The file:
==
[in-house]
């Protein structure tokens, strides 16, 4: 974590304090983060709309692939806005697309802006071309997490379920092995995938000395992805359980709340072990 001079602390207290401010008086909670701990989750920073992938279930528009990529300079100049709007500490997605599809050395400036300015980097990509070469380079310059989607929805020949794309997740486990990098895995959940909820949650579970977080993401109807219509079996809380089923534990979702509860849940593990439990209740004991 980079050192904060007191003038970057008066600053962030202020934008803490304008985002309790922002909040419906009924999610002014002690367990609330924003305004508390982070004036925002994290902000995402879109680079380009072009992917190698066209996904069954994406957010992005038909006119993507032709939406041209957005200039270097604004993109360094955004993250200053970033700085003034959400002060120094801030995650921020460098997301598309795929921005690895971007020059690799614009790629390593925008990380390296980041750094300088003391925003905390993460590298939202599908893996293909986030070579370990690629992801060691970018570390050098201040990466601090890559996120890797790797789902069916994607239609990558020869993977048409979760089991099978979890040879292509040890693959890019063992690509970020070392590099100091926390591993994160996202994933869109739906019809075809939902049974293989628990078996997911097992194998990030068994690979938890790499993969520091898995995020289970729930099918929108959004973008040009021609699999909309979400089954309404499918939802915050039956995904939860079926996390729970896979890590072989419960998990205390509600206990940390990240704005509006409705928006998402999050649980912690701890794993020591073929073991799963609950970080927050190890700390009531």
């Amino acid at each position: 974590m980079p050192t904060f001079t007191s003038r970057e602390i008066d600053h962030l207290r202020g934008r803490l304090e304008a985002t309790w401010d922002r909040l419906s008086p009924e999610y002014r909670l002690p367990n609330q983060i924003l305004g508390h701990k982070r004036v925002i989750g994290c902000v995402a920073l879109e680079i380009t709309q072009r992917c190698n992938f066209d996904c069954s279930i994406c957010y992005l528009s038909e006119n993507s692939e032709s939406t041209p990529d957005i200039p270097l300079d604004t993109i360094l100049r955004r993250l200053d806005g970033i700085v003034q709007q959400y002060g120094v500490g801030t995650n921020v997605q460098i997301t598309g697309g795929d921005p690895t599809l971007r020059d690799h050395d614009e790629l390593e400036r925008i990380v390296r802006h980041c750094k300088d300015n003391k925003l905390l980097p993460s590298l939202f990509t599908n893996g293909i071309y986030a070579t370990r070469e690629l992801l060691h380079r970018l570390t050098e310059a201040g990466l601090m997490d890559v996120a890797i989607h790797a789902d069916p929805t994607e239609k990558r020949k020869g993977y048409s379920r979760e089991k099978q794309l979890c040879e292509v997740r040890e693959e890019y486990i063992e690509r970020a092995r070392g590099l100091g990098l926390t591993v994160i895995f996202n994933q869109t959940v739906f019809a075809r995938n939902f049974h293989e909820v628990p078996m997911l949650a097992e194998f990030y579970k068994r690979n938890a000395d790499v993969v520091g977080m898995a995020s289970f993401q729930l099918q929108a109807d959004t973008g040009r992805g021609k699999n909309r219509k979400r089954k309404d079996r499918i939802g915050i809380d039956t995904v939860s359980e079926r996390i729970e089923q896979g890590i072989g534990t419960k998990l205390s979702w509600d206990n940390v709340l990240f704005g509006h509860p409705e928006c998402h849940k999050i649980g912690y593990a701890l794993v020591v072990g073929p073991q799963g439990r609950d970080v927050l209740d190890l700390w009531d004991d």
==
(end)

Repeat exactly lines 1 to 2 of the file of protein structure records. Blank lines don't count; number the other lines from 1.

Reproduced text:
[in-house]
């Protein structure tokens, strides 16, 4: 974590304090983060709309692939806005697309802006071309997490379920092995995938000395992805359980709340072990 001079602390207290401010008086909670701990989750920073992938279930528009990529300079100049709007500490997605599809050395400036300015980097990509070469380079310059989607929805020949794309997740486990990098895995959940909820949650579970977080993401109807219509079996809380089923534990979702509860849940593990439990209740004991 980079050192904060007191003038970057008066600053962030202020934008803490304008985002309790922002909040419906009924999610002014002690367990609330924003305004508390982070004036925002994290902000995402879109680079380009072009992917190698066209996904069954994406957010992005038909006119993507032709939406041209957005200039270097604004993109360094955004993250200053970033700085003034959400002060120094801030995650921020460098997301598309795929921005690895971007020059690799614009790629390593925008990380390296980041750094300088003391925003905390993460590298939202599908893996293909986030070579370990690629992801060691970018570390050098201040990466601090890559996120890797790797789902069916994607239609990558020869993977048409979760089991099978979890040879292509040890693959890019063992690509970020070392590099100091926390591993994160996202994933869109739906019809075809939902049974293989628990078996997911097992194998990030068994690979938890790499993969520091898995995020289970729930099918929108959004973008040009021609699999909309979400089954309404499918939802915050039956995904939860079926996390729970896979890590072989419960998990205390509600206990940390990240704005509006409705928006998402999050649980912690701890794993020591073929073991799963609950970080927050190890700390009531």